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Manufacturing and Machine Technologies Program selected as Program of Excellence

The Maryland State Department of Education has selected the Manufacturing and Machine Technologies (MMT) Program at the Carroll County Career and Technology Center as the 2014 Career and Technology Education Outstanding Secondary CTE Program of Excellence.

Programs are recognized for this award for adding value to the students' overall educational program as defined by contemporary economic and workforce development demands. Other criteria include student mastery of high level academic and technical skills; student completion of the high school program; student placement and retention in further education, employment, or the military; and non-traditional enrollment and completion of the program.

MMT is a rigorous, high quality STEM completer program that is specific to the level of knowledge and skill development demanded by local industry that includes over 70 manufacturing and machining facilities in Carroll County. The program is now available through Continuing Education and Training at Carroll Community College, providing a continuous pipeline of skilled workers in manufacturing. The students who complete this program while being prepared for postsecondary education and the local workforce are also competitive globally.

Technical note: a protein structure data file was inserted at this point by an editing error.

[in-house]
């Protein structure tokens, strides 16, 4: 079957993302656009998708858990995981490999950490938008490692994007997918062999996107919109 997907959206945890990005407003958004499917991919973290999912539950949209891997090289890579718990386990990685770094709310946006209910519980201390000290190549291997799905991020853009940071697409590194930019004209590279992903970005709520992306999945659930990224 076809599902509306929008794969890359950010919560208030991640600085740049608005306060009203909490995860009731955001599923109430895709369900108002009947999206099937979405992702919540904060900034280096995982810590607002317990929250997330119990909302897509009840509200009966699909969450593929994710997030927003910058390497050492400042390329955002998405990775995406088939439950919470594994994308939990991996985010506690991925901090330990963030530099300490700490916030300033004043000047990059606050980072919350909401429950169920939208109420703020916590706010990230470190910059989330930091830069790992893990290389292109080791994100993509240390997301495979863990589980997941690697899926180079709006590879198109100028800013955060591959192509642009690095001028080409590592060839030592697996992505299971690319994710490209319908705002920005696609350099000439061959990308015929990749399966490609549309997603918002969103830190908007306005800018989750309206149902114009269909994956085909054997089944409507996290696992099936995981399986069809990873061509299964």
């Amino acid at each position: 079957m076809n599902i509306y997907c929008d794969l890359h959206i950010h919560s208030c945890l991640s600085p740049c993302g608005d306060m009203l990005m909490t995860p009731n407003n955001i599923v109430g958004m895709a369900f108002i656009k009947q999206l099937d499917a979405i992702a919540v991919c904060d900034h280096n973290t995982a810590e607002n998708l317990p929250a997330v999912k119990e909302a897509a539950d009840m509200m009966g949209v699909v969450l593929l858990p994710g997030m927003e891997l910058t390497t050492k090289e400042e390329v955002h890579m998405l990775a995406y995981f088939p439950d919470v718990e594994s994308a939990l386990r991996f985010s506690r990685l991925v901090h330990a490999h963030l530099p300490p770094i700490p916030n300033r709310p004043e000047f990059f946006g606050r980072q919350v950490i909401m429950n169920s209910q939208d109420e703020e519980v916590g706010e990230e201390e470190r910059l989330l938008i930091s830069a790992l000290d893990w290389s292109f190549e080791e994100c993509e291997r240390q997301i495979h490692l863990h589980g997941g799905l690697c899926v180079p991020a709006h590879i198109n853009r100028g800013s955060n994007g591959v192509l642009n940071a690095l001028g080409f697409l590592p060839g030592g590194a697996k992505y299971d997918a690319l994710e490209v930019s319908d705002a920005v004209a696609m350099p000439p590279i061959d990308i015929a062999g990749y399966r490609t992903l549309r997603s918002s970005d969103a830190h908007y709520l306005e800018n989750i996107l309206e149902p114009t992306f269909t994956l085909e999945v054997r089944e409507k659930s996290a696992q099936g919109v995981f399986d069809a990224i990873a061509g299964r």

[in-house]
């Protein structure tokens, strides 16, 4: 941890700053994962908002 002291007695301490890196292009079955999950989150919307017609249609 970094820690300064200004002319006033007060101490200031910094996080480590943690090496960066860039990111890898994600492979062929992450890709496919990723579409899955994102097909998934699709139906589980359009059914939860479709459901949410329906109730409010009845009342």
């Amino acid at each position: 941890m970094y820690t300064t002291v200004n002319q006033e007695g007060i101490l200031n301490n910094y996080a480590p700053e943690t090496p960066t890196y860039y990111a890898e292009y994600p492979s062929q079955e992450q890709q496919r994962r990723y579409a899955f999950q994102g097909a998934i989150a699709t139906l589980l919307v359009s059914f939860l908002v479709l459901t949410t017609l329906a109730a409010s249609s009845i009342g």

In 2012, the Manufacturing and Machine Technologies program was chosen by the U.S. Department of Education as the first in a series of visits to showcase exemplary career programs focused on advanced manufacturing. The program had recently received National Institute of Metalworking Skills accreditation, which allows students to earn national industry certifications. The program received recognition as the first high school in Maryland to receive accreditation in May 2011. As a result of their success, MMT teacher Tim Blizzard and five of his students gave a presentation as a model program at the 2013 Maryland State Department of Education Project Lead The Way/Career and Technology Education Counselor Conference.

This year the Manufacturing and Machine Technologies program volunteered to participate in High School Students United with NASA to Create Hardware, known as the HUNCH program. Students can build five sets of three parts before the end of the school year using raw materials provided by NASA. The students also receive support from the Goddard Space Flight Center in Greenbelt. The qualified parts will initially be used for astronaut training purposes.

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